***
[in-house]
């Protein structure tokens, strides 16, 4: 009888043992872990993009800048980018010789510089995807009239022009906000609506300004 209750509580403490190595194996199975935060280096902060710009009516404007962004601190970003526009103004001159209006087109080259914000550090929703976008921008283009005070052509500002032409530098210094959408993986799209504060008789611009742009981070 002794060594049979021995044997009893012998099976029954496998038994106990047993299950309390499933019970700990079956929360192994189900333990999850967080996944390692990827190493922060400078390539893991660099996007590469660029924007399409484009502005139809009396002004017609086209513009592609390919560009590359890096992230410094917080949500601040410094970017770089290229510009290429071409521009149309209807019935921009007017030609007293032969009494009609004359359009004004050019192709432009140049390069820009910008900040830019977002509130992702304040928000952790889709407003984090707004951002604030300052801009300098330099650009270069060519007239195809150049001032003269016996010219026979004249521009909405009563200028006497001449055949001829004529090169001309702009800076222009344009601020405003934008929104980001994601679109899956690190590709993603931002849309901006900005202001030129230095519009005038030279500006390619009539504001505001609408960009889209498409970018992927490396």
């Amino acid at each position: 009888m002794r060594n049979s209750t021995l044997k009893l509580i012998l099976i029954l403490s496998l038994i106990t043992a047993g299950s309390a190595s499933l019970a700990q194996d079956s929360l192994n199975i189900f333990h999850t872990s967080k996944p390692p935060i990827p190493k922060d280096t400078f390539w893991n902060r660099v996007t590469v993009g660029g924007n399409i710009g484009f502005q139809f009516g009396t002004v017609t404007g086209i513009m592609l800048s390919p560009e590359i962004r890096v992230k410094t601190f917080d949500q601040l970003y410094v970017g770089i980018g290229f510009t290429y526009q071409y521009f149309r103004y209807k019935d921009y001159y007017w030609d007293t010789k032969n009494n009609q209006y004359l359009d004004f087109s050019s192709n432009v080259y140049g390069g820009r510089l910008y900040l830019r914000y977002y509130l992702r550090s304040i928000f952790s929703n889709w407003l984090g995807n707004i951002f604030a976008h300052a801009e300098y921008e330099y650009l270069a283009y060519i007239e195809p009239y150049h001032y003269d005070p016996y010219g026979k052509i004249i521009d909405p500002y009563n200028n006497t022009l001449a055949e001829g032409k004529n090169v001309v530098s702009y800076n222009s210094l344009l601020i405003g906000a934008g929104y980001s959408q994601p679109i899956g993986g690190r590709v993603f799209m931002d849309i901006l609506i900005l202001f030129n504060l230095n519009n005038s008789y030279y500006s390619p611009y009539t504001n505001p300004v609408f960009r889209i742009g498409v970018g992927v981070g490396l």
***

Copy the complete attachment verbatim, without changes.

[in-house]
């Protein structure tokens, strides 16, 4: 009888043992872990993009800048980018010789510089995807009239022009906000609506300004 209750509580403490190595194996199975935060280096902060710009009516404007962004601190970003526009103004001159209006087109080259914000550090929703976008921008283009005070052509500002032409530098210094959408993986799209504060008789611009742009981070 002794060594049979021995044997009893012998099976029954496998038994106990047993299950309390499933019970700990079956929360192994189900333990999850967080996944390692990827190493922060400078390539893991660099996007590469660029924007399409484009502005139809009396002004017609086209513009592609390919560009590359890096992230410094917080949500601040410094970017770089290229510009290429071409521009149309209807019935921009007017030609007293032969009494009609004359359009004004050019192709432009140049390069820009910008900040830019977002509130992702304040928000952790889709407003984090707004951002604030300052801009300098330099650009270069060519007239195809150049001032003269016996010219026979004249521009909405009563200028006497001449055949001829004529090169001309702009800076222009344009601020405003934008929104980001994601679109899956690190590709993603931002849309901006900005202001030129230095519009005038030279500006390619009539504001505001609408960009889209498409970018992927490396």
């Amino acid at each position: 009888m002794r060594n049979s209750t021995l044997k009893l509580i012998l099976i029954l403490s496998l038994i106990t043992a047993g299950s309390a190595s499933l019970a700990q194996d079956s929360l192994n199975i189900f333990h999850t872990s967080k996944p390692p935060i990827p190493k922060d280096t400078f390539w893991n902060r660099v996007t590469v993009g660029g924007n399409i710009g484009f502005q139809f009516g009396t002004v017609t404007g086209i513009m592609l800048s390919p560009e590359i962004r890096v992230k410094t601190f917080d949500q601040l970003y410094v970017g770089i980018g290229f510009t290429y526009q071409y521009f149309r103004y209807k019935d921009y001159y007017w030609d007293t010789k032969n009494n009609q209006y004359l359009d004004f087109s050019s192709n432009v080259y140049g390069g820009r510089l910008y900040l830019r914000y977002y509130l992702r550090s304040i928000f952790s929703n889709w407003l984090g995807n707004i951002f604030a976008h300052a801009e300098y921008e330099y650009l270069a283009y060519i007239e195809p009239y150049h001032y003269d005070p016996y010219g026979k052509i004249i521009d909405p500002y009563n200028n006497t022009l001449a055949e001829g032409k004529n090169v001309v530098s702009y800076n222009s210094l344009l601020i405003g906000a934008g929104y980001s959408q994601p679109i899956g993986g690190r590709v993603f799209m931002d849309i901006l609506i900005l202001f030129n504060l230095n519009n005038s008789y030279y500006s390619p611009y009539t504001n505001p300004v609408f960009r889209i742009g498409v970018g992927v981070g490396l």